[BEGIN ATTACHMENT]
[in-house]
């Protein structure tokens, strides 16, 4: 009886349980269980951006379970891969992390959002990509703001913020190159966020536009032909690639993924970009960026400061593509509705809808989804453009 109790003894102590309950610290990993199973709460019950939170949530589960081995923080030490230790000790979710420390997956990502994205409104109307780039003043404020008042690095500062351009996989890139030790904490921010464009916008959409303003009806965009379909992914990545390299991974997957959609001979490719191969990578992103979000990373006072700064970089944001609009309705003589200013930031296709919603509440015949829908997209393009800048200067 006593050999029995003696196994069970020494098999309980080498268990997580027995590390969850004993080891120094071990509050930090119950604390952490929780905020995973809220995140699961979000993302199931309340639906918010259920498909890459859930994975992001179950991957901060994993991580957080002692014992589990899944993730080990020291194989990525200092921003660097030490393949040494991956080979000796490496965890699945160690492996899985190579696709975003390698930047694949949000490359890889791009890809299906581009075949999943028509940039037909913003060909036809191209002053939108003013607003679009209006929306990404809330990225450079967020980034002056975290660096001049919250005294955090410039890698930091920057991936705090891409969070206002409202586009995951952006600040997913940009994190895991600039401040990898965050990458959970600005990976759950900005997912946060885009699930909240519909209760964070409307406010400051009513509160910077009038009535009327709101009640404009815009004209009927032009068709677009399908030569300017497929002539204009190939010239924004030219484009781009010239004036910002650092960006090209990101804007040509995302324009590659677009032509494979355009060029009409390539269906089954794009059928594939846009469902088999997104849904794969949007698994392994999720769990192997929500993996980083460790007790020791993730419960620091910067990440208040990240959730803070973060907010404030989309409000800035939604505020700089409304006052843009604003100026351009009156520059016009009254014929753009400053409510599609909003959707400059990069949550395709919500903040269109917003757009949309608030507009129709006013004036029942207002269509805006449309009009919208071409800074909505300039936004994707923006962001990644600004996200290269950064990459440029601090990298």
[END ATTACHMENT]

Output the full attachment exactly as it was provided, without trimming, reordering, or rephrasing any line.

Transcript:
[in-house]
């Protein structure tokens, strides 16, 4: 009886349980269980951006379970891969992390959002990509703001913020190159966020536009032909690639993924970009960026400061593509509705809808989804453009 109790003894102590309950610290990993199973709460019950939170949530589960081995923080030490230790000790979710420390997956990502994205409104109307780039003043404020008042690095500062351009996989890139030790904490921010464009916008959409303003009806965009379909992914990545390299991974997957959609001979490719191969990578992103979000990373006072700064970089944001609009309705003589200013930031296709919603509440015949829908997209393009800048200067 006593050999029995003696196994069970020494098999309980080498268990997580027995590390969850004993080891120094071990509050930090119950604390952490929780905020995973809220995140699961979000993302199931309340639906918010259920498909890459859930994975992001179950991957901060994993991580957080002692014992589990899944993730080990020291194989990525200092921003660097030490393949040494991956080979000796490496965890699945160690492996899985190579696709975003390698930047694949949000490359890889791009890809299906581009075949999943028509940039037909913003060909036809191209002053939108003013607003679009209006929306990404809330990225450079967020980034002056975290660096001049919250005294955090410039890698930091920057991936705090891409969070206002409202586009995951952006600040997913940009994190895991600039401040990898965050990458959970600005990976759950900005997912946060885009699930909240519909209760964070409307406010400051009513509160910077009038009535009327709101009640404009815009004209009927032009068709677009399908030569300017497929002539204009190939010239924004030219484009781009010239004036910002650092960006090209990101804007040509995302324009590659677009032509494979355009060029009409390539269906089954794009059928594939846009469902088999997104849904794969949007698994392994999720769990192997929500993996980083460790007790020791993730419960620091910067990440208040990240959730803070973060907010404030989309409000800035939604505020700089409304006052843009604003100026351009009156520059016009009254014929753009400053409510599609909003959707400059990069949550395709919500903040269109917003757009949309608030507009129709006013004036029942207002269509805006449309009009919208071409800074909505300039936004994707923006962001990644600004996200290269950064990459440029601090990298």